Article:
Fast Atom Bombardment


Fast atom bombardment (FAB) is an ionization technique established in 1981, which is widely used as an ion source in mass spectrometry systems. Unlike other ionization techniques, FAB bombards a sample with a neutral atom (Xe, Ar) to ionize the sample. The use of neutral atoms avoids the accumulation of charge in the insulating sample and facilitates ionization of the sample. FAB can successfully determine compounds that are not volatile or derivatized, as well as some polymer compounds. Moreover, FAB is effective for the determination of oligosaccharides, oligopeptides, oligonucleotides, and thermally labile organic compounds and even metal organic compounds.

The Principle of FAB

The FAB directly bombards the surface layer of the sample with a high-speed directional movement of neutral atoms, ionizing the sample to form positive ions [M+H]+, negative ions [M+H]-, and fragment ions. The FAB ion source consists of a cold cathode release ion gun and a collision charge exchange chamber. Ar is ionized in the release ion gun to form Ar+, and then Ar+ forms a high speed Ar+ ion beam under the action of the accelerating voltage and the focusing electrode. The charge exchange chamber is filled with Ar. When the ion beam enters the exchange chamber, the following reaction occurs:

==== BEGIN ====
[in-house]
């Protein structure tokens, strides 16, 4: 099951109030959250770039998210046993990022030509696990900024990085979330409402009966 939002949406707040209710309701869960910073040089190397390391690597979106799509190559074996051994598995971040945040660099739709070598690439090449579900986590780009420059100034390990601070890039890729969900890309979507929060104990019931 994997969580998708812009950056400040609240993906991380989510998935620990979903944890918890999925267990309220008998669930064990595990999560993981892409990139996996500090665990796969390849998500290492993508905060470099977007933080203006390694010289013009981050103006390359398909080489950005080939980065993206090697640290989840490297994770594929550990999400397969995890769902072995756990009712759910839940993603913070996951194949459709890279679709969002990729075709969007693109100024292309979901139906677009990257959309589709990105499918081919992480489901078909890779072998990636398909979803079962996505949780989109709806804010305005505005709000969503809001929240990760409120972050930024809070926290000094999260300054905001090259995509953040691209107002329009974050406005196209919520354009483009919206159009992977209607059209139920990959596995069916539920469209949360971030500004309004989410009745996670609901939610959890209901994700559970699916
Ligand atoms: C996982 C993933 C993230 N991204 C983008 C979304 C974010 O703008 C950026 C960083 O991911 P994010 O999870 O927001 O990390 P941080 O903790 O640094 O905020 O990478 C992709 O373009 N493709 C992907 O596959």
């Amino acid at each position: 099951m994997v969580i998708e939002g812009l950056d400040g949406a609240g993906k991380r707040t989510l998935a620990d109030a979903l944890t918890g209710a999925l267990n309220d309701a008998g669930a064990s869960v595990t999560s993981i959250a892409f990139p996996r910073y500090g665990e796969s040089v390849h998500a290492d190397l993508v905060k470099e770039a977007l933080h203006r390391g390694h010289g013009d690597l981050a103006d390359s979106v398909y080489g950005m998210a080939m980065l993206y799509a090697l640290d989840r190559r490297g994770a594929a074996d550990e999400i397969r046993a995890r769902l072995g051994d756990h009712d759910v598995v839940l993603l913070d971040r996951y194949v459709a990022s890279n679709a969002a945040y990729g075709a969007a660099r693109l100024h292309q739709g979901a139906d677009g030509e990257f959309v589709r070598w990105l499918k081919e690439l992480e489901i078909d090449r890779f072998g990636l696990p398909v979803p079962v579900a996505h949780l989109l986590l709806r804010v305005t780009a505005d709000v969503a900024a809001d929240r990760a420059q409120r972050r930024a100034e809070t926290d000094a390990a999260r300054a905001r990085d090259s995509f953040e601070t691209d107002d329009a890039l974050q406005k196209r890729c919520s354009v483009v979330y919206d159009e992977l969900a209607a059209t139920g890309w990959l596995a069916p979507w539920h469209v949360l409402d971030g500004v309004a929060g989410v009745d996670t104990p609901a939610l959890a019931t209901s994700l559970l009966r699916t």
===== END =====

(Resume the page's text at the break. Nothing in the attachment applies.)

Fast Atom Bombardment

"< >" indicates a particle symbol with rapid directional motion. The fast directional motion of Ar+ acquires electrons from Ar, forming Ar for rapid directional motion. The energy loss of <Ar+> during charge exchange is small, so the resulting <Ar> also has a high energy. <Ar+> is separated in the deflection electric field, and <Ar> is still advancing at a high speed in the original direction, and finally hitting the sample target to ionize the sample:

Fast Atom Bombardment

The sample is dissolved in a solvent and applied to a tiny piece of metal in the FAB. The vapor pressure of the solvent used should be low enough to keep the sample in a dissolved state. The solvent used includes glycerin, diethanolamine, ethylene glycol, dimethyl sulfoxide or the like.

Fast Atom Bombardment Figure1. Schematic of FAB ion source